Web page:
Our two weeks in Nicaragua were filled with emotions for Deborah, as memories were tapped of her experiences working on the Pacific side during the years of the Sandinista revolution of the 1980s and then on the Atlantic side in the first decade of 2000, teaching a course on popular education at URACCAN university and collaborating with its youth-run cable television station BilwiVision through the VIVA project.
We are offering different blog entries for both: our second week on the Pacific side (colonized by the Spanish, primarily mestizo, and dominant in national politics) and our first week on the Atlantic or Caribbean coast, colonized by the British and marginalized by the Pacific side, creating a unique “pluri-ethnic” mixture of Indigenous (Miskitu, Rama, Sumu-Mayagna), Creole, and mestizo populations. During the Sandinista years, this region was drawn into the contra side of the war and fought for a limited form of autonomy, resulting in two regional governments.
It remains poor, exploited by mining, lumber, fishing, and agricultural interests from both foreign and mestizo intruders, as well as on the path of the drug trade running from Colombia up the coast to North America.
Puerto Cabezas or Bilwi, the town
John initially wanted to take the challenging 12-hour drive on a new dirt road, to the coast, but we chose the safer option: a small plane from Managua to Bilwi, the Miskitu name for Puerto Cabezas. It is the major port in the northern region of the Coast, where we were hosted by Margarita Antonio, VIVA partner and Miskitu woman leader.
We were told to be careful walking during the day and only take taxis at night. We visited the market, where used clothing, fresh fish and meat (including deer and guardatinaja, a large rodent) are aplenty while most vegetables and manufactured goods are imported from the Pacific side.
There are 13 churches, with the Moravian (pre-Luther German) being the dominant one, and many protestant sects. One afternoon, we found a good beach for swimming and eating, as well as for cows and cars..!
Casa Museo and Canal 22
16 years ago, when Deborah first came to the coast with Joshua (13 at the time), they stayed in the B&B of Judith Kain, a beloved artist and mother of Mirna Cunningham, first governor of the autonomous region and rector of URACCAN, former chair of the UN Forum on Indigenous Issues, and currently special ambassador to the Food and Agriculture Organization (FAO). Now the house has been transformed into a hotel, a museum of coastal Indigenous groups and arts, and a cultural centre where the launch of Deborah’s VIVA book in Spanish was held five years ago.
It also houses an organization founded by Mirna, CADPI (Centre for the Autonomy and Development of Nicaraguan Indigneous Peoples) and Cable Channel 22. Denis Mairena, current director of CADPI and former student in Deborah’s course in 2000, organized a meeting with the 15 young staff persons of the television channel. They described the programs they develop in three languages (Spanish, Creole, and Miskitu) committed to highlighting the voices and positive developments in coastal communities, as well as to educate the public around environmental issues such as climate change. We were shown some of their programs on you tube (see their overview of autonomy: https://www.youtube.com/watch?v=iYZvA8FfIAI), and asked to comment. It was very inspiring to hear the young aspiring broadcast journalists talk about what they had learned from the process of gathering peoples’ stories and making them heard creatively on air, a counterpoint to the influence of global satellite TV programs.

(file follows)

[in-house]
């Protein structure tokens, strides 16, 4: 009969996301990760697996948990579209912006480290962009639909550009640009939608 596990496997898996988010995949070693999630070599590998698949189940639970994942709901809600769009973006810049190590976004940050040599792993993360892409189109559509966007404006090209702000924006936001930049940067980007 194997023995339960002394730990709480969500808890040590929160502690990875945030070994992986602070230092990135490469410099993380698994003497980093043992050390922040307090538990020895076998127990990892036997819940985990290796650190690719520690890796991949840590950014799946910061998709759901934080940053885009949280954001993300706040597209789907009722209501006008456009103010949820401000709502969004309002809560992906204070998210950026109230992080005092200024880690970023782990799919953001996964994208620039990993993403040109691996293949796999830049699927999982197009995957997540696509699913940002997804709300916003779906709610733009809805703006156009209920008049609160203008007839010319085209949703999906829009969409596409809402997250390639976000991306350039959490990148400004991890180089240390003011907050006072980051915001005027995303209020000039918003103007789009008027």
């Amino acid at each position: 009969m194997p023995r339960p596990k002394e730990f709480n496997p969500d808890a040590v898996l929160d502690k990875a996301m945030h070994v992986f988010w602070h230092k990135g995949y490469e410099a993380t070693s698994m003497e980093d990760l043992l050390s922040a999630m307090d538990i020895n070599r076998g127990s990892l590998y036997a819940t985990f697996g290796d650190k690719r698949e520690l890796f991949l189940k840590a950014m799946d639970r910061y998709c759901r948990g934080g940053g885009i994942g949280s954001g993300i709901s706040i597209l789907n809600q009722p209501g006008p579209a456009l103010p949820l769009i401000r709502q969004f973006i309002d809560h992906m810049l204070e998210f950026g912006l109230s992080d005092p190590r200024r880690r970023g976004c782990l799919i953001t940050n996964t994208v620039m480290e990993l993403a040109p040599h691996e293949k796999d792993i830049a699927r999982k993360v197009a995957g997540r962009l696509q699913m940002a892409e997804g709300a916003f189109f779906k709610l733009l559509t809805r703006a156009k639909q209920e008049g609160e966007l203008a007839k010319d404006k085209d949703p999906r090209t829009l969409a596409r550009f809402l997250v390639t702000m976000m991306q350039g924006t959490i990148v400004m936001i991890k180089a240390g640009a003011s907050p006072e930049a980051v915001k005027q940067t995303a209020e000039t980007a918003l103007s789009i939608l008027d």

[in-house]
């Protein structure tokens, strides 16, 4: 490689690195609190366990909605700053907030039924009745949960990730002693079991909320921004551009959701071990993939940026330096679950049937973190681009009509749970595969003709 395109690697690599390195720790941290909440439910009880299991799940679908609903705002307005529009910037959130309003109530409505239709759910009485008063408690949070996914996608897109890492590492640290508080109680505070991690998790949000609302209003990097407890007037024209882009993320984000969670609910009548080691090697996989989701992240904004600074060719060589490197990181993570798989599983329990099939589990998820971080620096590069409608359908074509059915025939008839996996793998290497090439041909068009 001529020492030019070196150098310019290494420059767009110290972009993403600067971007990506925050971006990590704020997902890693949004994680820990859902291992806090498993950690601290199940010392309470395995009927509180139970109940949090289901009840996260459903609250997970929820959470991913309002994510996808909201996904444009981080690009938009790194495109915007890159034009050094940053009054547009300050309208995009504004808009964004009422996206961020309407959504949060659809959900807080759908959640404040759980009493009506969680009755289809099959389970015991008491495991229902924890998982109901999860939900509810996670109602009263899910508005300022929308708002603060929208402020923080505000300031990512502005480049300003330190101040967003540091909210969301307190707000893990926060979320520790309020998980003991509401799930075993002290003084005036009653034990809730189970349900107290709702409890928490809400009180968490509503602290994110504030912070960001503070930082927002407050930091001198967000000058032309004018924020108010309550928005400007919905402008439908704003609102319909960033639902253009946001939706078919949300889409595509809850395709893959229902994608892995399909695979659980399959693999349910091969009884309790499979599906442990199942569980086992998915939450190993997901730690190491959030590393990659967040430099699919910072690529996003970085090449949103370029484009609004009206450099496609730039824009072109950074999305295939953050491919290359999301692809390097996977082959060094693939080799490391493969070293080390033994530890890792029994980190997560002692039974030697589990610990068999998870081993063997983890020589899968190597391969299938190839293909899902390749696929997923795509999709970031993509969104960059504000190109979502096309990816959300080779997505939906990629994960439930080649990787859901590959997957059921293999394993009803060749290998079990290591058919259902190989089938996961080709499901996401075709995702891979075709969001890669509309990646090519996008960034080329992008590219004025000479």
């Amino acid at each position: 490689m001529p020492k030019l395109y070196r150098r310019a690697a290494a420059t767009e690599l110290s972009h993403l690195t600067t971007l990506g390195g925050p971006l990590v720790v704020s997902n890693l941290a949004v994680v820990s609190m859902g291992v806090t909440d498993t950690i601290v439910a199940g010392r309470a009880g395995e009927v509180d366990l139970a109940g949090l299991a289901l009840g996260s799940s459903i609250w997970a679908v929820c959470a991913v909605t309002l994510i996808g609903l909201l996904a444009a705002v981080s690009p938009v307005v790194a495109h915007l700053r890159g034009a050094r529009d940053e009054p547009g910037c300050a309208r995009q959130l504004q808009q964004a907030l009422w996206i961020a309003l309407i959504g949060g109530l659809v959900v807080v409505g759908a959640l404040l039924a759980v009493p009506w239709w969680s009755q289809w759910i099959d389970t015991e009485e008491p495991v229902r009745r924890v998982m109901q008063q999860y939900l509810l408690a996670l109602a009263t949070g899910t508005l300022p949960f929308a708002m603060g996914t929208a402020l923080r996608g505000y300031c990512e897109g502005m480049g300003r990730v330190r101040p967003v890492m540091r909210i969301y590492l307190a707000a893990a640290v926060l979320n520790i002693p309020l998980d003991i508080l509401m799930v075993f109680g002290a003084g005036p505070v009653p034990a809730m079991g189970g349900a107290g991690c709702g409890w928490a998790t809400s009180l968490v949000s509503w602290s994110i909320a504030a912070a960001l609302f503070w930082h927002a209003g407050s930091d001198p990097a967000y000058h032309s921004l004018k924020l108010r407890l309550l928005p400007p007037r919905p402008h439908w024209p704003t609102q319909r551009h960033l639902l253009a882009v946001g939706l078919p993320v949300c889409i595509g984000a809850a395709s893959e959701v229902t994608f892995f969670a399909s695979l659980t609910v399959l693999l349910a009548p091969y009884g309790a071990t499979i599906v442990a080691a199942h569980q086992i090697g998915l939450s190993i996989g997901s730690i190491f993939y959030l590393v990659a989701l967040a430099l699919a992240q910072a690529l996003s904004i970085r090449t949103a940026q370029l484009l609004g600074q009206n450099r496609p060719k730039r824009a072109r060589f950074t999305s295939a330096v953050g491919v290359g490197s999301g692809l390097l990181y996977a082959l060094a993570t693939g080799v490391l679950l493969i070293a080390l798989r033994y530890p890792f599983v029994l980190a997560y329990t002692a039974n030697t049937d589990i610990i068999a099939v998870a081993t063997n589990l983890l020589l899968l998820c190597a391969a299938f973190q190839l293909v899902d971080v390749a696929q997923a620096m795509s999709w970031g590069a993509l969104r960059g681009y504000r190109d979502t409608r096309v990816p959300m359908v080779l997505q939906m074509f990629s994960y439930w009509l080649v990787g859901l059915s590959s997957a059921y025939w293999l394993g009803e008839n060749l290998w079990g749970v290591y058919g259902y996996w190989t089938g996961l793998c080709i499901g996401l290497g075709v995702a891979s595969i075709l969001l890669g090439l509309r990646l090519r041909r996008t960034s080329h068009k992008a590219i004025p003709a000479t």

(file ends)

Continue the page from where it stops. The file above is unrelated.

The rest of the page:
One of the most moving experiences of our visit to the coast was to witness how Margarita, inspired by our VIVA project exchange, has created a collective, Mujeres Creativas, for Miskitu women to express themselves in multiple forms – through popular theatre, traditional dance, painting murals, biointensive gardening, and flower arranging.
During a two-hour dialogue with a group of them outside their building, we heard testimonies of how this group creativity has helped them develop confidence and strength to speak out, to talk about issues, and to perform in public.
We had two chances to witness that creativity. One was a mural tour led by one member, Natividad, who showed us murals around the town that the women had worked on.
Krukira, a Miskitu village
Margarita took us one day to her hometown, over a dusty road and savannah, to Krukira, where we explored the small town (almost destroyed by Hurricane Felix) with its houses on stilts and fishing boats. We hung out at the home of her uncle Roger and enjoyed a great fish dinner with yucca, which along with a Toña beer, sent Deborah happily into a siesta on the porch hammock.
On our way back from Krukira, we stopped at a small riverside park for a swim, and returned two days later to the same spot for a longer swim. Margarita and Deborah went exploring in a dug-out canoe while John did his exploring while swimming off into the jungle in both directions. Led by master chef Margarita, we cooked fish, lobster and yucca over a wood fire for a luxurious picnic dinner served on large tree leaf (biodegradable!) plates.
We had several dinners with Margarita and her partner David, giving us a chance to learn more about the complex history of the coast, inter-ethnic and political relations, and a sober assessment of autonomy on the coast under the Ortega government (more on that in the next blog entry about the Pacific Side!). In any case, we felt especially lucky to have these two wonderful guides as our main partners for the week…!